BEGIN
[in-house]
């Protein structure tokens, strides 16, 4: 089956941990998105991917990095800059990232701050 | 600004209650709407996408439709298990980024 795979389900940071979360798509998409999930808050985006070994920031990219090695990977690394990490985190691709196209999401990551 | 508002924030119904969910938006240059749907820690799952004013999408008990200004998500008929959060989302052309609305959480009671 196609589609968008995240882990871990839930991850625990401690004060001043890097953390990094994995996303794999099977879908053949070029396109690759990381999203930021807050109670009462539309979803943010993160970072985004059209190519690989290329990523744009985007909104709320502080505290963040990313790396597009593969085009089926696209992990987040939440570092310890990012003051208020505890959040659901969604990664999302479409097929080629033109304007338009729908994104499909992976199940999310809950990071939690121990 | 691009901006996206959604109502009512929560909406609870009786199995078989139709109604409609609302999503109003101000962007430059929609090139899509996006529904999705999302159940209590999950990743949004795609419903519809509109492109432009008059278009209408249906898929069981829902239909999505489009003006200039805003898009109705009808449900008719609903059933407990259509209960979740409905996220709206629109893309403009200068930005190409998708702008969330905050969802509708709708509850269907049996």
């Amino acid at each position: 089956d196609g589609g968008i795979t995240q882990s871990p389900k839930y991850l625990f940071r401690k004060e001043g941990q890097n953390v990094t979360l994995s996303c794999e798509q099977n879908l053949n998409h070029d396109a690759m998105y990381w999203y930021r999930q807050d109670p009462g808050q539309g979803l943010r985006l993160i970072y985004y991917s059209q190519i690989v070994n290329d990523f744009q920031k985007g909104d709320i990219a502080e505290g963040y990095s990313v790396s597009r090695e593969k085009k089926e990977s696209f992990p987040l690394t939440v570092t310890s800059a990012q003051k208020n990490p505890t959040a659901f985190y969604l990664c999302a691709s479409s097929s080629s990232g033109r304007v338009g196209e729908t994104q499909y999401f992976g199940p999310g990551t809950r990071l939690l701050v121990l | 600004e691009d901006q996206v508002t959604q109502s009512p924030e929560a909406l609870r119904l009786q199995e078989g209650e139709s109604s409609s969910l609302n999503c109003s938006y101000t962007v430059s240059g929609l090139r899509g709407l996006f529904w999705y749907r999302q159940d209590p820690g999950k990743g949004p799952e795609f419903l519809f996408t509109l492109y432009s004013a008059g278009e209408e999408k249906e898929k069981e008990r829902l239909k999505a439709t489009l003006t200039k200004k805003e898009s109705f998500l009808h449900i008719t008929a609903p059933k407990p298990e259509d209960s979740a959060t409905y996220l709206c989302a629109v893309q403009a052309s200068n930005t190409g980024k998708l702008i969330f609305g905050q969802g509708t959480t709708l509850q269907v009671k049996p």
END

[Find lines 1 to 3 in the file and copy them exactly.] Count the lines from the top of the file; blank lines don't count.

[in-house]
């Protein structure tokens, strides 16, 4: 089956941990998105991917990095800059990232701050 | 600004209650709407996408439709298990980024 795979389900940071979360798509998409999930808050985006070994920031990219090695990977690394990490985190691709196209999401990551 | 508002924030119904969910938006240059749907820690799952004013999408008990200004998500008929959060989302052309609305959480009671 196609589609968008995240882990871990839930991850625990401690004060001043890097953390990094994995996303794999099977879908053949070029396109690759990381999203930021807050109670009462539309979803943010993160970072985004059209190519690989290329990523744009985007909104709320502080505290963040990313790396597009593969085009089926696209992990987040939440570092310890990012003051208020505890959040659901969604990664999302479409097929080629033109304007338009729908994104499909992976199940999310809950990071939690121990 | 691009901006996206959604109502009512929560909406609870009786199995078989139709109604409609609302999503109003101000962007430059929609090139899509996006529904999705999302159940209590999950990743949004795609419903519809509109492109432009008059278009209408249906898929069981829902239909999505489009003006200039805003898009109705009808449900008719609903059933407990259509209960979740409905996220709206629109893309403009200068930005190409998708702008969330905050969802509708709708509850269907049996």
């Amino acid at each position: 089956d196609g589609g968008i795979t995240q882990s871990p389900k839930y991850l625990f940071r401690k004060e001043g941990q890097n953390v990094t979360l994995s996303c794999e798509q099977n879908l053949n998409h070029d396109a690759m998105y990381w999203y930021r999930q807050d109670p009462g808050q539309g979803l943010r985006l993160i970072y985004y991917s059209q190519i690989v070994n290329d990523f744009q920031k985007g909104d709320i990219a502080e505290g963040y990095s990313v790396s597009r090695e593969k085009k089926e990977s696209f992990p987040l690394t939440v570092t310890s800059a990012q003051k208020n990490p505890t959040a659901f985190y969604l990664c999302a691709s479409s097929s080629s990232g033109r304007v338009g196209e729908t994104q499909y999401f992976g199940p999310g990551t809950r990071l939690l701050v121990l | 600004e691009d901006q996206v508002t959604q109502s009512p924030e929560a909406l609870r119904l009786q199995e078989g209650e139709s109604s409609s969910l609302n999503c109003s938006y101000t962007v430059s240059g929609l090139r899509g709407l996006f529904w999705y749907r999302q159940d209590p820690g999950k990743g949004p799952e795609f419903l519809f996408t509109l492109y432009s004013a008059g278009e209408e999408k249906e898929k069981e008990r829902l239909k999505a439709t489009l003006t200039k200004k805003e898009s109705f998500l009808h449900i008719t008929a609903p059933k407990p298990e259509d209960s979740a959060t409905y996220l709206c989302a629109v893309q403009a052309s200068n930005t190409g980024k998708l702008i969330f609305g905050q969802g509708t959480t709708l509850q269907v009671k049996p």